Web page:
Newspaper Page Text
THE WINDHAM COUNTY REFORMER, FRIDAY, APRIL 3, 1903.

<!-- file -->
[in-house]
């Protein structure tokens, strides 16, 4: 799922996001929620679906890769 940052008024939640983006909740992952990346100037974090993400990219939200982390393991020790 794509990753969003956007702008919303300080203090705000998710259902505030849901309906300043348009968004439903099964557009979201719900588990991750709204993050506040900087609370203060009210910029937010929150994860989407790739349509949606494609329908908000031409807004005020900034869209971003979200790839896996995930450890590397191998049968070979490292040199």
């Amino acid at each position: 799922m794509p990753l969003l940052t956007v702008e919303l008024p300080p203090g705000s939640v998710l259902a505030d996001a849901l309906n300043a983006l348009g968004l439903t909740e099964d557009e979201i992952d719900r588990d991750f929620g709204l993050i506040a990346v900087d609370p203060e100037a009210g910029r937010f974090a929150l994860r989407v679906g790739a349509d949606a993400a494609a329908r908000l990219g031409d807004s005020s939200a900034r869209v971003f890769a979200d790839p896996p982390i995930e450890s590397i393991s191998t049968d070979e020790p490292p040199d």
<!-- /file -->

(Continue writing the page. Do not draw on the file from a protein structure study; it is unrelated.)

Rescued from Suffering and Death by PAINE'S Celery Compound THE ORE AT MEDICINE. MR. ALFRED BROWN, A Prominent and Popular Citizen, Say : Aftor the Use of Palne'i Celery Compound, I Am Now In the Best ol Health." T-i... m-Antpct nf modern Dhvsicians. Prof. EiKvanlE. l'helps, M. D., LL. D., after years of long practice and close scientihc study, gave to suffering and diseased men and women his marvelous life giving prescription, with the, conviction and positive knowledge that it had ncculiar virtues and ample powers to cure. the lust known and most reliable men and women of our country fully sustain the claims made ly Tr. l'helps regarding his incompar able l'aine's Celery Compound. , ., . : r i Une ol me most ronvnu:iiig pruuis lurmsucu, comes recently from a gentleman widely known in the capital city of the Dominion of Canada. We refer to Mr. Alfred Brown, 91 O'Connor St., Ottawa, Ont. Mr. Brown's letler fully demonstrates the fact that the greatest sufferer may cast off his or her burden of disease and become well, strong, and happy. It proves, too, that the great medicine main tains more fully than ever before its unrivaled place in the estimation of people of wealth and social standing as well as with the masses. Mr. Brown says: ' 1 acknowledge with thankfulness and pleasure the fact that I have been cured of a verv painful illness of eight years' standing by 3 1 , i , r 1 t 1 i use ot lame s veiery uinyuuiiu. 1 uau, during the years of my illness, tried almost all the advertised medicines without deriving any good results. I was also treated by several of the lest doctors of this city, hoping to find that one of them, at least, would understand my case. ' 1 was getting worse, ana was 101a 1 was incurable. I was indeed m a critical condi tion. I could not go from the house alone, as I was liable to sudden collapse. I tried hospital treatment, but no relief or good results came to me. I could not sleep; anything that I ate increased my agonies; I was extremely weak, restless, tired, and despondent; was obliged to walk about with my hands pressed firmly into my left side to ease my pains; my feet and hands were cold continually; had inclination to vomit, had profuse, cold sweats, quick breathing, and would be racked with pain for hours at a time. "After the regular use of Paine's Celery Compound for a time, I am now in the best of health, have good appetite, and can use any kind of food. Thank God I am my old self jnce more, all through the use of Paine's Celery Compound." FOR TWENTY YEARS DIAMOND DYES bave lieen the standard home dye.. Every dlecov. ;ry In living na been utilized to Improve them. Todav they are the" Iroplest, etrongent, and mont reliable of all dyes for home u.e. Direction book nid 45 tljeil sample, free. tt'e have a epecial department of advice, and will mswer free any questions about dyeing. BeDd lample of goods when possible. DIAMOND DYES, Burlington, Vt. WE HAVE ALL KINDS OF Garden and Field SEEDS. Our stock is all new and fresh; our prices and qual ity are right. , TRY US ! Rob bins & Cowles, BROOKS HOUSE BLOCK. I HAVE A LARGE STOCK OF Fine New Woolens For SPRING OVERCOATS, SUITS, TROUSERS and FANCY VESTS. Also a large line of samples from a thoroughly relia ble New York Custom Tailoring; House that makes suits to order from $15.00 up. W. H. HAIGH'S. Custom Tailor. Elliot Street. BRATTLEBORO BAKERY. Fresh Bread and Rolls Twice a Day. We also carry a full line of Cakes. Ple, Cookies, Cream Puffs, Eclairs, Ladyfmsers, Macaroons, fete. W it POTATO CHIPS AttE ALWAYS FRESH The celebrated Nurrjii'anePtt Bay OVSterS for sale at our store anil carried in our carls. Churches and fraternal societies given es ptrial attention for their suppers. HOLLENDER & YEAW. A few egg crates and lard barrels for sale. O.K. SUPERIOR SEPARATOR. Has water-jackets for running water and ice lets for standing water. BEST ON EARTH ! Circulars free. Prices, $8, 10, 11, 14. Ora Knapp 9 H 1 rr' E. Bummers ton, Vt Exclusive Dealer for Winduam County. CUT FLOWERS. You can always find a nice lot f Cut Flowers and Potted Plants for all occasions. Also Floral Designs at reasonable Prices. NEW WORLD HAPPENINGS, A SUMMARY OF THE WEEK'S EVENTS ON THE WESTERN HEMISFHEBE. The Great Bait Lake Quagmire-Moro Gov ernment ana Sellgion Federal Irrigation to Be Expensive Burdiek Hyitery Unsolved United States Exports Steel Interests Merged. San Miguel, the Filipino leader, was killed in Friday's fight near Mari quina. 4 The Albany, N. Y., assembly passed the $101,000,000 canal referendum bill Thursday and its enactment into law is practically assured. It is reported in Washington that owing to conditions in the Philip pines and the unrest of the Filipinos, military rule will soon be established again in the islands with Gen. Wood hs ruler : and that Gov. Taft will re turn to Washington. An entire train consisting of a com bination baggage safe CBr, two Pullman sleepers, a parlor car, and two day coaches, went over an embankment at f '..u to MnnHav Tumntv-fivft npr. V.. 1 1 I . a Ui, muuuiiji - " v ' ' . '"I sons are reported seriously injured and one woman yuany nun. The recent death of Gen. "Baldy" Smith, Gen. William B. Franklin and Gen. Schuyler Hamilton reduced the number of survivors of the 132 major generals commanded by President Lin coln during the Civil war to 17. Gen. Miles is the only one now in active ser vice. Samuel Dexter Hastings, a noted philanthropist and reformer, died Thursday. Mr. Hastings was born in t Hf..ta in 1HH. Tin vvna one jj;ii;cBi.d , awhdc, u uj.v.. ....... - of the early anti-slavery agitators and ;ntimialu naanointur. With Wll- v aa in iiuimctj H,iouvivv- - - liam Lloyd Garrison, John G. W hittier and Wendell Phillips in the creation of abolition sentiment. An automobile association is now forming among lending manufacturers ,.t ,.Cr,i.r,o nnl ill tier 1 inuid-usin s ma chines in the United States. Thirty manufacturers are to be meniDers or the association. Controlling or own ing, as they do, 400 patents, valued at millions of dollars, they will be abso lute dictators of the trade. The grand jury at Seattle, Wash., Tuesdav, returned all the indictments which "it had voted during the past two weeks.including those against the mayor, chief of police, justices and other prominent men in the commun ity. In all 19 indictments were re turned and they are for serious crimes, malfeasance in office, failure to per form sworn duty, perjury, obtaining property by fraud and larceny by em bezzlement. Articles of merger were tiled Thurs day by the merged American Steel Hoop Co.,' National Steel Co., and Carnegie Co., Merger corporation. It is to be known as the National bteel Co. with a capital of $03,000,000. The combined capital of the old companies amounted to $252,000,000. By this merger the new corporation will save over $7,000 each year in fees paid to the state of New Jersey. All the officers are from Pittsburg. Miss Elsie Reasoner has been appoint ed eastern press representative of the St. Louis exposition, in place of the late Julian Ralph. During the Spanish-American war Miss Reasoner wrote special articles for the papers, particu larly regarding the work of the Keel Cross society. She was also for two years the Paris correspondent of the x i KVio nttondfid the cor- onation of Queen Wilhelmina as a cor respondent, ssne was press u rrvana-Mi&aisKirim exrrosl- tion at Omaha in 1898, and also visited the Pniis fair as press corresijuuucu., of the American committee. Financial circles in Massachusetts ovniterl lust, week bv the announce ment that Malcolm F. Skinner of Bos ton had issued forged oonos or iu towns of Greenfield and Easthampton, and possibly Sunderland. bk'n"er bad left Dis omce ni u""""! present whereabouts are not Known. The issue of bonds amounting to J.tO, 000 for the Davis street school at Greenfield were sold through Mr. Skinner and additional forged bonds have been sold as part of this issue. Shelburne Falls banks have accepted some of these bonds as collateral se curity for personal notes. The secretary of the treasury has re sumed refunding operations and states that on and after April 1 ho will re ceive 3 per cent bonds of 1908 and 4 per cent bonds of 1907 to the amount of $100,0000,000 to be refunded into i per cent consols on a basis of 10 L There are now outstanding about M7, 000, 000 3 per cent bonds and $2dJ,lxJ, 000 4s of 1907. This offer surprised New York bond brokers. It was gen erally looked upon as an emergency or relief measure, inasmuch as the otter will release from $5,000,000 to $8 000, 000, the amount depending entirely up on the proportion of 3s or 4s turned in. Capt. John J. Pershing, 15th U. S. Inf , who has been in command in the Moro country, says the Moros do not realize any other form of government than a one-man power. The question of slavery is intimately connected with their religion and is something of a vas salage or serfdom and is not slavery as known in this country. He thinks it is a subject that should remain un touched until it is understood better. The Moros should have a government which they can understand and it should be the policy of the United States to let it alone, but to make each sultan responsible for the acts of his PeThe'cost of federal irrigation of the arid lands of the west, according to a statement made by Secretary Hitch cock instead of being $5 an acre, as has been estimated, will not be less than S11.G6 an acre, and it is by no means certain that the expense can be kept within that figure As the cost of ir rigation is to be added pro rata to the customary $1.25 an acre charged for public lands, the Western settler will not secure the bargain he may have expected. The estimate was made from the work of private companies which was of a temporary character, while the government must do permanent work under an 8-hour labor contract, with no Mongolian labor. nother big section of the Southern Pacific's famous Lucin cutoff sank Thursday, and the quagmire in Great Salt Lake under the cutoff claimed a victim. About noon an engine was run on a completed section of the cutoff. When a half mile out in the lake the engine suddenly wobbled, the track dropped out of sight in the water and the locomotive turned a somersault and plunged into the lake. This cutoff which carries the Southern Pacific across the lake, saves 00 miles of road. Five 70 foot piles were driven on top of each other where the track sank, but they failed to hold. The Harriman en eineers are puzzled and believe they have struck bottomless quagmire on the line of the cutoff. A special grand jury is investigating charges of boodling in the state legis lature at Jefferson City, Mo. Legisla tion is said to have been corrupt in Missouri for years. The assistant recorder of the coal strike commission finds that only $38, 000 will be needed to pay the expenses of that body, although congress appro priated $50,000 for its use. Most of this is for salaries. A system of motor vehicles capable of being operated as double deckers in summer and carrying 40 passengers each will, within 90 days, be placed in competition with the Detroit Unit ed railway. The. system will be ex tended over the city and eventually out into the state. George M. Harvey, president of Har per Bros., has acquired the publishing and syndicate business of R. H. Rus sell, and Mr. Russell is to become as sociated with the house of Harper Bros. The publishing business is to go to Harper Bros, and the syndicate busi ness to a syndicate company which Col. Harvey is about to form. If present indications hold true, one of the greatest land rushes of modern date in the West will storm the Unit ed States land office in Los-Angeles, Cal., in June, when the 1, 000, 000 acres of land recently restored by the gov ernment to public domain, reaching from Mojave to the Colorado river, is thrown open to entry. The local land office is receiving nearly 200 letters a day," coming from every state in the Union. A monument was unveiled at Wil mington, Del., Monday to mark the landing place of the first Swedish set tlers in America. . The Swedes went to Wilmington April 29, 1038. The dedi catory addresses were made by Chief Justice Lore, president of the Dela ware historical society, and Mrs. Charles E. Mcllvaine, president of the Delaware society of Colonial Dames, under whose auspices the mon ument was erected. a unt..l, nt InHw.tmpnts has been jeturned in connection with the New ark, N. J., trollev disaster in wmun nine school children lost their lives when a trolley car was run down by a train on February 19. It was rumored in the court that the grand jury had found indictments against the presi dent and most of the officials of the New Jersey Street Railway company and had not indicted the mutorman and conductor of the car and the engineer of the train. A movement has been started among the western railroad managers to se cure a general decrease in the speed of the important passenger trains. Ex tremely heavy traffic, both freight and passenger, with unfavorable climatic conditions, made it practically impos sible for most of the western lines to run their trains on schedule time dur ing the fall and winter. The tines im posed by the postoffice department be cause of the failure of mail trains to make their schedules during the past six months amount to an enormous sum. Canada is to have another trans-continental railway. Its terminal will be at Quebec in the East and Port Simp son, B. C, in the West. The road will run parallel with the Canadian Pacific but will be from 200 to 400 miles far ther north, traversing the very heart of Canada through the wheat and pulp wood belt. The road will be called the Trans-Canada railway. The proposed line will shorten the distance between England and Japan and China try over 700 miles. It will also be of great strategic value in the event of war with i, , Ktntaa nr in the far East. Canada now has one trans-continental line, a second rapidly nearing comple- tion, ana iwo uuuci pvu..v. Winston Churchill, the novelist, rep resentative of the town of Cornish in the New Hampshire legislature, is now being considered by the Kepublicans as a candidate for the gubernatorial nomination in the campaign of 1904. He'is popular in the legislature, inter ested in the preservat ion of forests and in good roads. His work in the last direction resulted in calling Prof. J. W. Votey of the University of Ver mont, to inform the members of the New Hampshire legislature concerning the working of the highway law of this state. The liquor license bill became a law Friday when Gov. Uachelder fixed his official signature to it. A state license commission was appoint ed later by the governor and council. The statistical abstract of the world, under preparation by the treasury bu reau of statistics shows that the total international commerce of the world now aggregates about $21,000,000,000, of which about $10,000,01X1,000 is exports and $11,000,000,000 imports. A study of these tables presenting the imports and exports of the principal countries shows that the United States was in 1902 the largest exporter of domestic merchandise. In "favorable balance of trade, " or excess of exports over im ports, the United States also holds first rank among the nations, her excess of exports over imports being not only greater than that of any other country, but actually more, in 1901, than the total excess of exports over imports of nil nther countries whose exports ex ceeded imports. There was a grand reception at the theatre at San Juan, Porto Rico, the evening of Mar. 24 under the auspices of a citizens' committee in honor of Miss Alice Roof evelt following an elab orate display of fireworks on the plaza. Miss Roosevelt received a tremendous ovation from the people gathered on the plnza and on the balconies and roofs of the houses. One of the set pieces, representing President Roose velt, was 25 feet high. Miss Roosevelt pased two hours shaking hands with invited gues s. She left San Juan for v. ;nt.rinr Mar. 25 accompanied by Governqr Hunt and party. This party will visit uavey, ruuer, i.;euc.uu intnrmeif inte towns as well as the prin cipal sugar estates. The inhabitants of i'once nave pmuucu a ig in.cr.iuu for Miss Roosevelt. The Lowell, Mass. , textile council, made up of delegates from seven labor unions, Thursday night formally or j i ctrib-n MnnHnv mnrnine in UOIDU . . ---- seven of the big cotton mill corpora- Hons 10 i-' " - - - -. o in nr r-ent increase in waues is lui . I' - ,, . " , not granted bv that time. This order affects nearlv 20.000 persons. The mill agents forestalled the strike crder of the textile council, which was to go in to effect Monday morning, anu im"-u . : nrv.n .nnniinpini, that the mills would be indefinitely closed, and work at once ceased. AgeDis bmiti that this action is not a lockout, but that a canvass of the non-union em . i nT;nAsl thom thi. number of operatives who would report Monday morning wouia put us t..v-up,.. w make it worth while to start the ma chinery. Stop the Couch ' ul works oil the Cold. Laxatire Bromo-Qninliie Tablet cure a cold aoseaay. AO cure, mo Mr mj. . . .v The Cuban reciprocity treaty was ratified Tuesday by Secretary Hay and Minister Quesada. N. K. Fairbauk, millionaire manu facturer and director in several banks and manufacturing concerns, died at his home in Chicago Friday, aged 73 years. He leaves seven children. William Rothwell, better known as "Young Corbett" of Denver defeated Terry McGovern of Brooklyn at the mechanics pavilion, . San Francisco, Tuesday night, in the 11th round after a fight in which there was not a second of Hleness for either man. W. D. Crum, the colored collector of the port of Charleston, S. C, whose appointment was insisted upon by Pres ident Roosevelt in spite of senatorial objection, took charge of the customs bouse Tuesday. The chief inspector connected with the house resigned im mediately. Eighteen men were arrested at Wat erbury, Conn., Monday on the charge of assault with intent to kill, in con nection with the outbreaks of violence which . have occurred since the begin ning of the strike of motormen and conductors of the Connecticut Railway and Lighting company 11 weeks ago. Sir Chen Tung Liang-cheng, K. C. M. G. , the new Chinese minister to the United States, arrived at San Francisco Thursday on the steamer Korea. Minister Chen is accompanied by his daughter and two sons. In his suite are 53 secretaries, diplomats and legation attaches, as well as nine ser vants. The extra session of Congress will convene about Oct. 1 and is planned in the interest of the Aldricb finance bill rather than Cuba. The session will be practically continuous with that be ginning with the first Monday in De cember. In addition to the two spec ial matters, regular legislation will be taken up. The President has selected Wayne McVeagh of Pennsylvania, who was a member of the cabinet of President Garfield, to represent the United States at The Hague when the arbitration tribunal considers the question of pref erential treatment as between the al lied and the non-allied powbrs having claimj) against Venezuela. Nearly all of the.city of La Grange, Miss., is submerged by the back water from the crevasse. Business is paral yzed and people are moving about the streets in the southern section in skiffs, but danger of destruction to the city or loss of life is not probable. Relief parties with boats have been at work rescuing people in the path of the flood. The flood situat ion remains practically unchanged. The waters have covered thousands of acres of fine delta farms and are sweeping south to Yicksburg. Extensive preparations are making for the dedication of 19 monuments by the state of Indiana on the battle field ofSbiloh, Tennessee, April 0 and 7, the 41st anniversary ol the great name at that place. The governors of Indi ana and Tennessee together with mili tia from those states will take part in the ceremonies. Assistant Secretary Sanger of the war department will rep resent the secretary of war, who will be unable to attend, and will accept the monuments on behalf of the federal government. In an interview, printed in the New ark, N. J., News last week, Admiral George Dewey made comparisons be tween the United States navy, which he pronounced the greatest in the world, and the German navy. He be lieved the latter's efficiency was great ly overestimated, and said the Carib bean manoeuvres were a great object lesson to the world, especially to the Kaiser. He believed theTahama ca nal could be easily blocked in time of war. A great stir was created in Wash ington by the publication of the inter view and President Roosevelt sum moned the outspoken admiral fur a talk on the subject. Admiral Dewey disclaimed any intention of hostile criticism of Germany and said that the statements he made oppeared in differ ent form from what he expected. G. F. Swift, (53, president of the Swift Packing Co., died at Chicago Sunday of internal hemorrhage. He began "his career as a butcher and died leaving a fortune estimated at from $7,000,000 to $10,000,000. In 18 j 7, he planned the first refrigerator car and dressed meats, instead of live animals, were shipped to eastern cities. He was the pioneer in this kind of business. From the small plant started in 1877 has developed a great corporation with branches in St. Louis, Kansas City, St. Joseph, Mo., Omaha, St. Paul and Fort Worth, Tex., and with distribu ting offices in every important city and town in the United States, and with representatives in the leading, cities in Europe, Asia and Africa. Its employ ees number 22,(507. Upon its capital stock of $25,000,000 the sales of 1903 exceeded $200,000,000. The verdict in the Burdick inquest at Buffalo declared that the identity of the murderer had not been proved. It considered the acts and letters of Ar thur R. Pennell suspicious, especially the letter containing a threat against Burdick's life.constituting just ground of suspicion on which a warrant could be issued were he alive. Mrs. Hull's testimony was thought to show that her actions tho morning after the mur der were inconsistent with a want of knowledge as to what hod really oc curred. Pennell's motive, of all others, was said to be strong enough to incite a desperate mind to so cruel a murder, but, being dead, he can never be tried and should be presumed innocent un til proven guilty. No single immoral act on Burdick's part was disclosed. Mrs. Burdick was censured but "great as her wrong has been, great Is her punishment. Three separate reports on the reci procity treaty with the United States were presented to the Cuban senate Friday by the foreign relations com mittee. One reported the approval or all the amendments adopted by the ITniterl States senate. Another was against the ratification on account of the action of the United States senate in confining the 20 per cent, reduction in the duty on Cuban sugar to the basis of tbe'taritf rates in the law of 1897 and the third was an adverse re port upon all the amendments. Both the minority reports were rejected by the senate and the majority report was taken up for discussion. The treaty, as amended by the senate, was ap proved in the Cuban senate Saturday night by a vote of 12 to 9. A cable message "was received from Secretary Hay in which it was positively de clared that President Roosevelt would call a special session of Congress prior to Dec. L R-I-P-A-N-S Tabules Doctors find. A good prescription For mankind Thr 5-nt parkrt if raoajrh for naal oceain Thf family bottln60 eits contain supply foe a year. AU areggiaw sn toem. - r FROM ACROSS THE WATER. A BHIEF RESUME OF THE NEWS OF THE EASTERN OR OLD WORLD. Not So Destitute in Finland-Great Strike Riot in Russia-Republican Demonstration in Spain-Anthracite Exploring Party-Suicide of Popular British General-Bulgarian Cabinet Resigns. Severe earthquake shocks were felt at Jerusalem Monday morning. The population was panic stricken but the damage was slight. The empress of Germony was thrown from her horse while on a hunting trip at Gunewald Thursday and ber right arm was fractured. . . Revolutionary agitation is spreading dangerously in the vilayet of Kossovo, European Turkey. It is reported that Russia is aiding the movement. The pope will bold a consistory about May 1 for the appointment of bishops. Some cardinals may be created, but there is nothing definite in regBrd to foreigners. The Earl of Rosebery's eldeBt daugh ter, LBdy Sybil, was married at Epsom Saturday morning to Lieut. C. J. C. Grant of the Coldstream guards, son of Lieut. Gen. Sir Robert Grant. Not to be outdone in diplomacy by Emperor William of Germany, the sul tan bf Turkey has asked Miss Alice Roosevelt, the daughter of President Roosevelt, to christen the Ottoman cruiser Medjidia when that vessel is launched at Cramps' shipyard early in May. At a meeting of 5000 republicans at Madrid, Spain. Thursday, it was an nounced that 20,000 farm laborers had joined the party. Prof. Salmevon, the leader, declared in a speech that he should begin the work of establishing a republic in Spain immediately. A great republican demonstration fol lowed the meeting. A great strike riot, accompanied by much bloodshed, has occurred at the town of Slatousk, Russia, in the gov ernment of Oofa, among . the Ural mountains. Twenty-eight persons were killed and 50 others were wounded. The strike started in the state iron works, where 500 men walked out, de manding the release of three of their comrades who had been arrested. The entire Bulgarian cabinet has re signed, owing to inability to find any one who will accept the portfolio of war until the cabinet can agree to the army appropriations. It was the min istry's refusal to do this which caused the resignation Mar. 8 of Maj. Gen. Paprikoff, the former minister of war, bis colleagues having rejected his re quest for a credit of $1,000,000 for the purchase of war material. A revolutionary band of 31 men and inhabitants of the village of Abalitche, near Istib, Macedonia, have been mas sacred by the Bashi Bazouks. The band was'surrounded in the village, ar tillery was brought up, and after ten hours' fighting the village was com pletely razed and burned and all the inhabitants without distinction were massacred. The Turkish losses are re lrted to have been even greater than those of the other side. The dash from New Zealand toward the South Pole made by Capt Scoee, of the antartic exploring ship Discov ery was attended by great hardships. The soft snow told quickly on his dogs, which all died. The party had only a month's provisions when it left the southernmost depot, and it was impos sible to continue south of latitude 82. li without inviting disaster. The return was most trying. The party was on short rations for five days, and its pro gress was seriously impeded by fog. Lieut, Shackleton burst a blood vessel in one lung, and only his pluck pulled him through. The men of this Dis covery a crew nave agea nowceauiy, owing to hard living, but they Bre well and cheerful. A representative of the Finnish na tional relief committee has made a tour of Finland and denies the story that 5,000 destitute persons can be found in one parish. In 50 poor cottages visit ed, plenty of bread and supplies of flour were found. The committee, which has been largely helped by American funds, has branches in every village and parish and every case of suffering discovered is carefully attended to. Po tatoes and milk are scarce, but the committee supplies sufficient bread, eas and salt fish, while carefully avoiding making the people more com fortable than in ordinary years, and exacts labor in payment for its help, wherever possible, so as to avoid pau perizing the people. As to the stories of death from famine, no such happen ings have been reported anywhere. During last week southwestern Eu rope and the larger part of the British Isles have enjoyed remarkable warmth and sunshine. The temperature in London Thursday night was 04 degrees, eclipsing the record. The temperature in France, also, has been remarkably high. It has varied from 70 to 90 de grees at Biarritz, which is in about the same latitude as Nova Scotia, compell ing the residents to wear summer cloth ing. Similar conditions prevail on the Riveria. Abbe Moreux, a prominent French astronomer, connects the phe nomena with an enormous sun spot 00, 000 kilometres in diameter, which he has observed in the last few days, and to a number of smaller sun spots, which indicate that some disturbance is caus ing the sun to emit unwonted heat He predicts that the Aurora Borealis will be seen in the next few nights. Sir Hector MacDonald, commander of the British troops in Ceylon, and one of the most gallant and popular generals in the British army, com mitted suicide Mar. 25 by blowing out his brains in bis room in the Hotel Regina. Paris. MacDonald arrived in Paris Saturday, after having had a conference with the war office chiefs in London on the subject of charges of gros immorality made against him in Ceylon. The army chiefs advised him, it is asserted, to leave the country ond never return nor seek to regain his post. After reading in the French papers the account of the charges against him, MacDonald went up to his rrwim. stood in front of a mirror and put a bullet through his temple. A change is said io nave come over MacDonald in the past few years. His rnrlr in South Africa was more or less a failure and he finally left it under a cloud which is attributed to the fault in his moral character. Mis wire sep arated from bim some time ago and his children were removed irom nis care. "Strength and vigor come of good food, duly digested. 'Force, a ready-to-serve wheat and barley food, adds no burden, but sustains, nourishes, in vigorates. 12-tf TO CUBE A COLD lit ONE DAY Take Ijaattre Bromo Qninlna Tablets. All ilruggtata refund the money if It fail toeure. , Vt . urore a surnanire m um am THE COST OF BEAUTY WHAT WOMAN WOULD NOT GIVE $100, IF SHC HAS IT, FOR A PERFECT COMPLEXION? THOUSANDS OF WOMEN LACK THAT GREATEST CHARM, A CLEAR AND SPOTLESS SHIN, AND MANV OF THEM SPEND MUCH MORE THAN StOO IN VAIN ENDEAV . , ORS TO OBTAIN IT. TWO THINGS MAKE THE COM E PLEXION BAD BAD BLOOD AND BAD SKIN. nX31 ROMOC MAKES NEW, RICH BLOOD. WHEN ROMOC A SHORT IMPURITIES LEFT IN CAST OUT THROUGH THE SKIN IN THE SHAPE OF PIMPLES AND ERUPTIONS. ROMOC HEALS UP ALL EXTERNAL BLEMISHES, TOO. AND' CORRECTS SKIN DISEASES WITH MARVELOUS PROMPT. NESS. ROMOC MAKES SMOOTH, ROSY r. Ran run Romoc Remedy CO. PROVIDENCE, R. I. "Romoc guaranteed, if not cured, money refunded." Sole agency for thie city ot the store ot BROOKS HOUSE PHARMACY, C. E. CRAFFAM, Prop. CAIN & IZARD TAILORS Are showing their SPRING and SUMMER Woolens in good assortment. TROUSERS, $6.50 to $9.50. SUITS, $20 to $34. ABOUT SOUTH DAKOTA. During 1902 So. Dakota harvest ed 46,858,000 bushels of wheat, value $26,239,000, and sold live stock to the value of 31,209,000. There are splendid opportuni ties for success in South Dakota to-day. One crop sometimes pays for a farm. Tickets $14 from Chicago or Milwaukee to South Dakota points on the Chicago, Milwaukee & St. Paul Railway. Dates March 17, 24 and 31, and April 7 and 14, 1903. Additional information on re quest. W. W. HALL, N. E. Freight and Pass'r Agent, 369 Washington Street, Boston. C. P. C1LSOIM. LICENSED AUCTIONEER, FOR Vermont, New Hampshire and Massachusetts. I have at my Furninure Rooms, No. 1 Pleasant st., a large stock of SECOND-HAND FURNITURE, STOVES, CARPETS, AND BEDDING, For Sale Cheap. Antique Furniture a Specialty. SPOT CASH PAID for all kinds of Furniture, Stoves, Csrpetg and lleililinir. Parties breakinR-up housekeeping or leaving town, will do well to consult me. I will also furnish a good man to lay carpets, hang curtains, do upholstering, pack or crate furniture for moving, or any small jobbing. He will charge only by the hour. Will furnish ex celsior and burlap for packing, also lumber for crating, at a very reasonable price. Hive me a call, either by mail or telephone, at NO. 1 PLEASANT ST., BBATTXEB0B0, VT Very respectfully, yours to serve, C. P. CILSON, AUCTIONEER. ; TWO CARLOADS HORSES! For Sale at Gilman's Stables, ELLIOT ST., BRATTLEBORO, VT. I would resnectfullv annouace to the public. that I arrived at mv stables this morning with two car-loads of Horses, bought by myself and Mr. Oilsox. Among them are Ten Pair Well Matched Horses, that wHph from 2rt00 to 3300 lbs. per pair. (No Horses for all purpopea. 1 h.u uirAn (riwat mini a ftplpct Horses thftt are adapted to this market. HT COME AND SEE THEM ! C. E. OILMAN, Prop'r. ' P. 8. 1 have a few low-priced Horses, taken In exchange, and some Work Harness. Brattleboro, VU, Feb. 10, 1903. YOU HAVE TAKEN iHrTIME VOU HAVE NO H9U THE BLOOD TO BE BOOKLET. MM M M a FINANCIAL. Choice Farm Loans In Eastern Washington and No. Dakota are worthy of an early tnvesti nation on the part of careful investors as of enng the greatest inducement for the safe and profitable employment of Idle or surplus funds. Our carefully selected Farm Loans net live iter cent, interest and form an unquestioned security. We solicit correspondence from In vestors. VT. LOAN & TRUST CO. Brattleboro. Vt. ' n F. B. PUTNAM, GeneralAgent. Fresh Meats Are always to be found in this mni ket. We take particular care in the handling of our Meats. We have noth ing but the best the market affords. We have some of the best families in the city to cater to and we hold them u. ;n;r. mtA Mania nmirfAniia r.rAfir.- ment and prompt delivery. cGive us a trial ana be convinced. SCHORUNG & JOHNSON. WANTGD-Vetl, Poultry, Lambs, Hogs. Rides and Pelts. FLEMING & CROWN CRANCE BLOCK, BRATTLEBORO, VERMONT. WHOLESALE AND RETAIL DEALERS IN Steam Fitting and Plumbers' Supplies. MANUFACTURERS OF Hydraulic Rams, Suction & Force Pumps ALSO DEALERS IN STOVE! JS RANGES AND FURNACES. The Best Work and Low est Prices for Plumbing. DON'T GET SCARED ! Because someone has told you that ELECTRICITY i expensive tor household use. lnvestifrate for your self; get our prices for materials and installation for electrical pur poses, and ask the customers to whom we will refer you. We equip houses with call bells, annunciators, burglar alarms, gas lighters, complete electric lighting. VAUGHAN & SARGENT ELECTRIC CO. BRATTLEBORO, VT.